Jan 6, 2017

Undervalued currency of China and learnings for India

China maintains an undervalued currency which is one of the key reasons for trade surplus of China with most trading partners. It has also led to huge forex build up over the years. While China's undervalued currency has faced criticism from trading partners, the public policy choice of this tool for development of China is not well appreciated. The use of currency undervaluation as a tool to gain export advantage has decreased over time for China due to multiple factors and I doubt it the current level of Chinese currency is as undervalued as it used to be. Yet, as a policy lesson it is illuminating to analyse the effects.
China has used the currency as a policy tool to empower itself; it is just incidental that this policy has done damage to trading partners. The undervalued currency of China acts as a direct subsidy for exports. A 20% undervaluation of currency is equivalent to 20% direct subsidy support in terms of export price. Given that China has usually maintained an undervaluation of a quarter to a third of its price, Chinese exports have enjoyed this subsidy. In addition, an undervalued currency acts as a tax on imports into the country, leading to further favourable change in terms of trade. 

China has used currency as an evolutionary policy response against stifling conditions imposed upon it from WTO and other bilateral/multilateral arrangements. If one looks at China's growth decades, it can be seen that the late 70s and early 80s growth right up until mid 90s rode on the active state support to the manufacturing industries. Heavy structural change towards industrialisation was led by the state, leading to rapid increase in productivity in the manufacturing sector. During this period, China maintained heavy import restrictions, provided subsidies to industries, and incentivised investments into the manufacturing sector in the country. The strategy worked and led to creation of world beating manufacturing sector in China. The scale of industrialisation met and surpassed advanced industrialised nations within two decades. None of the above steps that China took to support its domestic industry were compatible with WTO, and therefore China didn't come onboard at the time of WTOs inception in 1995.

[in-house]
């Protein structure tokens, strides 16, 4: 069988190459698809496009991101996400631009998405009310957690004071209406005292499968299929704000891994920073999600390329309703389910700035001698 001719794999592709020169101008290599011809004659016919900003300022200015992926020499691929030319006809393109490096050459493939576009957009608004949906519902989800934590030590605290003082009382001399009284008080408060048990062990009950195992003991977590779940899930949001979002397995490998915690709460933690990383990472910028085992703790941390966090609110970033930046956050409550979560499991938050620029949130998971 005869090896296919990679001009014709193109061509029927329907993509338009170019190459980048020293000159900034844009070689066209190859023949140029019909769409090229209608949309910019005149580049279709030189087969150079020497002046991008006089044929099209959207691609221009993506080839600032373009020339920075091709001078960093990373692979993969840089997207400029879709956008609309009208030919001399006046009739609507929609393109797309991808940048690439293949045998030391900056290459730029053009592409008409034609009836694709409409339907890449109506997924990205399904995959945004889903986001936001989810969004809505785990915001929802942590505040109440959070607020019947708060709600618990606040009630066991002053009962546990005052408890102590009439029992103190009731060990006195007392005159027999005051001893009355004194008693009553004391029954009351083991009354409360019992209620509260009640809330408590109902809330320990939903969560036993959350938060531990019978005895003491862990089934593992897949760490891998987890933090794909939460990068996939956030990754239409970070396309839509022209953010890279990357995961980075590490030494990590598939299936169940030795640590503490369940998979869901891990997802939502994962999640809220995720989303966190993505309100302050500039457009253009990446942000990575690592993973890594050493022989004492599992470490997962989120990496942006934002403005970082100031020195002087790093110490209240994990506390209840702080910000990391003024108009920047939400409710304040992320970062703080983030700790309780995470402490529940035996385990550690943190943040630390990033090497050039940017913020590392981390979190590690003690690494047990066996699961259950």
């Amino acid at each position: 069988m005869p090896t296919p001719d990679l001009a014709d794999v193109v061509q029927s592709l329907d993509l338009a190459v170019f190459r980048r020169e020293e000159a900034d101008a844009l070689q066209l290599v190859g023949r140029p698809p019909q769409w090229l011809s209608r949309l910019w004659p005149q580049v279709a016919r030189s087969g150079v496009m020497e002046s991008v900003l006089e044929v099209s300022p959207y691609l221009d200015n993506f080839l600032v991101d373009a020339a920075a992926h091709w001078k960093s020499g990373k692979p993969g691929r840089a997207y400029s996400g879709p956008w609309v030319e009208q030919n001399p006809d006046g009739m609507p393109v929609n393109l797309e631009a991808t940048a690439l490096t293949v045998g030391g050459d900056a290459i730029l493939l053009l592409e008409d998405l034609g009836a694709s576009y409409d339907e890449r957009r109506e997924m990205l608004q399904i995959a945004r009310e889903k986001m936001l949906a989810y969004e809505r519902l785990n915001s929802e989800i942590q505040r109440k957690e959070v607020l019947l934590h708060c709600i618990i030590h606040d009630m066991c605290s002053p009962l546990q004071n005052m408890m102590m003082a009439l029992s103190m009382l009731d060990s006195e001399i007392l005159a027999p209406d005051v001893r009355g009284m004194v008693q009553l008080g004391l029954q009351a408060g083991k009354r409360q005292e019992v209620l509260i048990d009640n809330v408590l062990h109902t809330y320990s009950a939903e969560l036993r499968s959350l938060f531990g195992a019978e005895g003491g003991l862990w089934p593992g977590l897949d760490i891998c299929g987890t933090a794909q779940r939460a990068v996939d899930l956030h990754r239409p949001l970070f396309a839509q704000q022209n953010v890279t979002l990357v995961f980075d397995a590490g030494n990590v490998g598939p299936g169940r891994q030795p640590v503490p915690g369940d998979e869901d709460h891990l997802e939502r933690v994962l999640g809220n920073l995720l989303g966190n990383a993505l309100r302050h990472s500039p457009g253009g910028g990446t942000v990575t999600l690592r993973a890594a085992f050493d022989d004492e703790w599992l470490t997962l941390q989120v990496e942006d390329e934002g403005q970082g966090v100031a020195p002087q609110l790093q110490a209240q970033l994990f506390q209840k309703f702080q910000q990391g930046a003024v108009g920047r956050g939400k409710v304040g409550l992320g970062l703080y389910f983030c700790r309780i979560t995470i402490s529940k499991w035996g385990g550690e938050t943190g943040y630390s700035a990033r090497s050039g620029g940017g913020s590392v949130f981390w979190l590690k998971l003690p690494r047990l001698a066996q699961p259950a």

While China prepared for joining WTO during late 90s, (it ultimately joined WTO in 2001) it realised that the earlier strategy of direct subsidy and import restrictions would not work. Therefore it resorted to an undervalued currency strategy which was not countervailable under existing WTO rules. The decade from late 90s onwards till very recently, China maintained an undervalued currency, thus helping its manufacturing sector weather the gradual withdrawal of direct subsidies and state support that fell foul with WTO provisions. This strategy ensured that Chinese industries continued with the state cushion while appearing to follow all WTO rules. Even today, currency policy cannot be countervailed under WTO. It was the protest by trading partners, and problem of burgeoning forex reserves that made China do a partial rethink. 

In contrast, Indian manufacturing industries were not well prepared to withstand global onslaught once the gates were opened under WTO, especially from competitors like China. Wherever Indian government provided even semi decent support, Indian manufacturing industries showed good results. For example, in auto and auto ancillaries industries Indian government had made provision for incentivising localisation, mandated joint venture requirements for direct investments in the sector, and had levied heavy import duties on fully assembled imports during the 90s. While these provisions fell foul with WTO rules later on and had to be removed, these policy steps during formative years helped our auto and engineering sector thrive. Similarly, in pharma sector, Indian patent laws allowed the industries to operate and copy generics and derivatives despite TRIPS, and today India's pharma sector has done exceedingly well. On the other hand, electronic hardware manufacturing sector in India was opened up to the world from initial days under Information Technology Agreement of WTO, and no meaningful support was provided during the early days and today we are struggling in electronics manufacturing. 

Lest I be misunderstood, the argument is not about infant industry protection or supporting protectionist policies of the yore or even to recommend currency devaluation as a potent tool for India. It is about the need for policy makers to carefully analyse the options available as policy tools whenever an industry is being subject to inorganic changes such as globalisation, treaties, change in import policies, state support introduction or withdrawal etc. To cite an example from recent times, the imposing of anti dumping duties on imported steel in order to protect the steel industry in India has bled the engineering and auto sector by raising input costs on them. It appears that policymakers did not do a good cost-benefit analysis, and therefore helping one sector is harming another. If steel sector needed to be protected, one needs to build in adequate protection for engineering sector which needs imported steel. 

Chinese policymakers were indeed smart to introduce currency devaluation while they withdrew from direct subsidies. It was a policy option they had in hand and they exercised it very well to their advantage. That's a lesson for policymakers worldwide.